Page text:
However, in assessing mothers with children with attention deficit hyperactivity disorder, there were no significant differences between mothers of these children and mothers of children with typical development [23]. Time use is heavily influenced by culture [24]. For example, Gevir et al. did not find a significant difference in the time allocation of different occupational areas [25]. Whereas, in other studies, time use differences have been reported in mothers of children with autism, children with CP, and mothers of typically developing children [11, 14]. Here, we increased the number of participants to achieve a clear picture compared with the previous studies. The main aim of this study was to compare time use patterns and self-efficacy in mothers of children with CP and mothers of children with typical development.
2. Methods
To compare time use patterns and self-efficacy in mothers of children with CP and mothers of children with typical development, a cross-sectional survey with matched controls was designed. It seems that there is limited evidence about the time use patterns of mothers of typically developing children in Iran compared with mothers of children with CP. As an instance, Rassafiani et al. [14] found that mothers of typically developing children spent a big proportion of time on household activities and a small proportion of time on paid work. But, this evidence is limited; so, we decided to have a group of mothers of typically developing children for comparison.
Participants
The convenient sampling method was used to include 200 mothers (100 with typically developing children and 100 with children with CP) in this cross-sectional study. The inclusion criteria included 1) mothers able to read and write, 2) mothers aged 20 to 50 years, 3) children aged between 2 and 12 years, and 4) mothers with no severe depression. Mothers of children with treatment-resistant seizures and mothers, who lived alone, were excluded from the study. Informed written consent was received from the caregivers. The study was approved by the Ethics Committee for Human Experiments of the Arak University of Medical Sciences (ID: IR.ARAKMU.REC.1396.78).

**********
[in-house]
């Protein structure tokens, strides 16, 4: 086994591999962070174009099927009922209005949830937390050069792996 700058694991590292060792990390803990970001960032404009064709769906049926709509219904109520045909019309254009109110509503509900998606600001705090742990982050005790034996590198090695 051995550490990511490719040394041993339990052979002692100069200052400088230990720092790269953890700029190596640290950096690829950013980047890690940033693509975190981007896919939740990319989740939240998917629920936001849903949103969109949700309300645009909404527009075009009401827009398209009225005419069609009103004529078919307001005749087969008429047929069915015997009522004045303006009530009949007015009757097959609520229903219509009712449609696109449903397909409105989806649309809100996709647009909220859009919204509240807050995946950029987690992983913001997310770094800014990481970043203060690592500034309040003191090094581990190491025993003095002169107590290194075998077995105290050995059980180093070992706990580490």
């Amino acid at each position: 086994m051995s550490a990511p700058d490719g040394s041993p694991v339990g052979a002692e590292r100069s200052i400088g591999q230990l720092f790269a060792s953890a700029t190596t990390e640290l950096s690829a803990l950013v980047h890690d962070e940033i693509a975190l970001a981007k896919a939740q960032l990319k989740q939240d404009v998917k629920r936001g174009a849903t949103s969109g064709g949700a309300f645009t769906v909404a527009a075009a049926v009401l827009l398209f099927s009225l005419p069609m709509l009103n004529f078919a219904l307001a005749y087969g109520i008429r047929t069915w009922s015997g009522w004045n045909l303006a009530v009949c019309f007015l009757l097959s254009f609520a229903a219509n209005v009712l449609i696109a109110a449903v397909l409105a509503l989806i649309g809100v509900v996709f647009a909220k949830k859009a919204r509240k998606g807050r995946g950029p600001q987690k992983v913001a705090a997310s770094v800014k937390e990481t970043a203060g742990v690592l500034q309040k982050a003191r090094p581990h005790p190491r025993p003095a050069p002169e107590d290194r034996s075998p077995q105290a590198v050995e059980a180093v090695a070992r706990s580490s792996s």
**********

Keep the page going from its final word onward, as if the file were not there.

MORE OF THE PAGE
Instruments
Mother’s Time Use Questionnaire
An authored designed demographic questionnaire was used to collect the participants’ characteristics. Time use patterns of mothers and their satisfaction with time use management was achieved by completing Mother’s Time Use Questionnaire [25]. The questionnaire includes activities in 6 categories, including self-care, child-related activities & housework, sleep/rest, leisure activities, work, and social participation [25]. Time log tables and general questions about time management of the Mothers Time Use Questionnaire are reported in this study. The time log section asked mothers to report typical day activities from morning to midnight. The test-retest reliability coefficient of this questionnaire was between 0.78 and 0.89 [14, 25].
Sherer general self-efficacy inventory
The Sherer General Self-efficacy Questionnaire was used to compare self-efficacy in two groups. This questionnaire consists of 17 items and each item uses a Likert scale from 1 to 5 points. It includes items like “when I make plans, I am certain I can make them work” or “If I cannot do a job the first time, I keep trying until I can”. The maximum score is 87 and the minimum one is 17. The reliability of this scale in the study of Arabian et al. was 0.91 [20, 26, 27].
Depression, anxiety, and stress scale
This Depression, Anxiety, and Stress Scale (DASS-21) consists of 42 phrases about symptoms of negative emotions [28]. Depression, Anxiety, and Stress constitute 3 subscales of this scale. The short form (DASS-21) with each subscale consisting of 7 questions was used. The participant was asked to rate the intensity of the symptom in each statement based on what she experienced during the last week from 0 (without the experience of the intended symptom) to 3 (very high experience of the symptom). In the end, the obtained score was multiplied by 2, in which scores from 0 to 9 were normal, 10 to 13 indicated mild depression, 14 to 20 indicated moderate depression, 21 to 27 indicated severe depression, and scores more than 28 indicated very severe depression. In this research, a depression subscale was used. This instrument has a reliability coefficient of 0.84 for depression scale, 0.89 for anxiety, and 0.9 for stress; its Cronbach’s alpha coefficient for depression is 93.03 [28-30].
Data collection